This shows other men that it’s not only ok, but normal.
In recent years, celebrities and professional athletes have become more outspoken about their own struggles with mental illness. We look at these groups like superheroes, so it’s comforting to understand that they struggle and find help, too.
NBA champion Kevin Love shared a vulnerable story with The Players’ Tribune about a panic attack he suffered in the middle of a game.
“If you’re suffering silently like I was, then you know how it can feel like nobody really gets it. Partly, I want to do it for me, but mostly, I want to do it because people don’t talk about mental health enough. And men and boys are probably the farthest behind.” Love said
Fellow NBA peer and San Antonio Spurs star, DeMar DeRozen, has also been vocal about his own issues with depression.
“Even if it’s just somebody can look at it like, ‘He goes through it and he’s still out there being successful and I’m doing this.’ I’m OK with that.”
These athletes put their biggest insecurities on display to show that anxiety and depression can come in all forms, no matter your level of success.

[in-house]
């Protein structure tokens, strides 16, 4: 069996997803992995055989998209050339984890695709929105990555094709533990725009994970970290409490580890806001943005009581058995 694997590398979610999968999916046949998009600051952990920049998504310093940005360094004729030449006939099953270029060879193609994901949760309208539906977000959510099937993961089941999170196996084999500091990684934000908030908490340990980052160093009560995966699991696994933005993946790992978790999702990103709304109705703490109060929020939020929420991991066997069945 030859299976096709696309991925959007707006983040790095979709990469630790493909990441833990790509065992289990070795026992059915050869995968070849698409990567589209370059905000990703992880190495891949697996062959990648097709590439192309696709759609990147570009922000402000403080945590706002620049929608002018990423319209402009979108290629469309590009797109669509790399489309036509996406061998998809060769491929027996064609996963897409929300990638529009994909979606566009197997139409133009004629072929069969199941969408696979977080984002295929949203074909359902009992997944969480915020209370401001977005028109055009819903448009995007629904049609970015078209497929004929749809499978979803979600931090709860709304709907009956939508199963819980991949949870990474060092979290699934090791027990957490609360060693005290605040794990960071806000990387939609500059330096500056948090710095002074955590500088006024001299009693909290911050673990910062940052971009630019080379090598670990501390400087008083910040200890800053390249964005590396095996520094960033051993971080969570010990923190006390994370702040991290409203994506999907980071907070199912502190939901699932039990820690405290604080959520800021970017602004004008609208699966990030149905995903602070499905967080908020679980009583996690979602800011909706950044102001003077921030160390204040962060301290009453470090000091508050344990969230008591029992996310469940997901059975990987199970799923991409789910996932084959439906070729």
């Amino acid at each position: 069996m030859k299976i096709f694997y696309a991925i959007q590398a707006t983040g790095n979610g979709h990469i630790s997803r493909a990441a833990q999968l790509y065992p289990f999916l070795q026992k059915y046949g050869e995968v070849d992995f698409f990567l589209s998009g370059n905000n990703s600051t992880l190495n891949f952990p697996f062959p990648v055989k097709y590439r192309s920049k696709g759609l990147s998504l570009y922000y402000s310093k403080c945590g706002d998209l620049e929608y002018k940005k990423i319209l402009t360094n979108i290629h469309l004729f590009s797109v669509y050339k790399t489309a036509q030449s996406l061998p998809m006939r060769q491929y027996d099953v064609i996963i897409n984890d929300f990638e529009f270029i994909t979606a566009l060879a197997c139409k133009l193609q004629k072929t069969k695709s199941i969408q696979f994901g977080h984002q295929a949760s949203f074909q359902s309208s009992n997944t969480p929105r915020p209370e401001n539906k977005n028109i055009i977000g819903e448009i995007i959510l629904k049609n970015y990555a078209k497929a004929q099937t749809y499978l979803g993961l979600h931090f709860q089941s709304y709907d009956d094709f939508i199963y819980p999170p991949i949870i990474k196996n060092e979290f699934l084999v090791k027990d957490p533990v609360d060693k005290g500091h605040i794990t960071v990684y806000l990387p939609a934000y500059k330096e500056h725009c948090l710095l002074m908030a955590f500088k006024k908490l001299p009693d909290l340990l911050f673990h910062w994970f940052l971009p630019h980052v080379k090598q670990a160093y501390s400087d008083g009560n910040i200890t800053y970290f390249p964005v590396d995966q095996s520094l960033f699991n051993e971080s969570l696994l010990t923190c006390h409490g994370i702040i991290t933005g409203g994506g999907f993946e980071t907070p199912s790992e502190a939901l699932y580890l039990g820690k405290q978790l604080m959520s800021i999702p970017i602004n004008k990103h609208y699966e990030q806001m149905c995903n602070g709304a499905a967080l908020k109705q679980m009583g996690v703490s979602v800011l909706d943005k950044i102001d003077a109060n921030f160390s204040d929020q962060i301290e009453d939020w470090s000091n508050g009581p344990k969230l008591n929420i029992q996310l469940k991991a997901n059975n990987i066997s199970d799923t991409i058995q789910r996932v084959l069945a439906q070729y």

If you don’t know what it’s like, then you don’t know what it’s like. So before judging, listen and learn from those brave enough to speak up about what they are dealing with.
If you’re struggling with similar feelings, you’re not alone. People are willing to listen and help. Seek them out.

4 Ways Men Can Take Control Of Their Health Today

Talk to someone - This can come in the form of family, friends, or a professional - like a physician or a therapist
Invest In Your Health - Purchase a fitness tracker or download an intuitive app that will help you get educated and motivated around your health and fitness.
Exercise - Break a sweat. It's good for your body and your mind.

Be Honest - Everyone is going through something. You're not alone. So, speak up.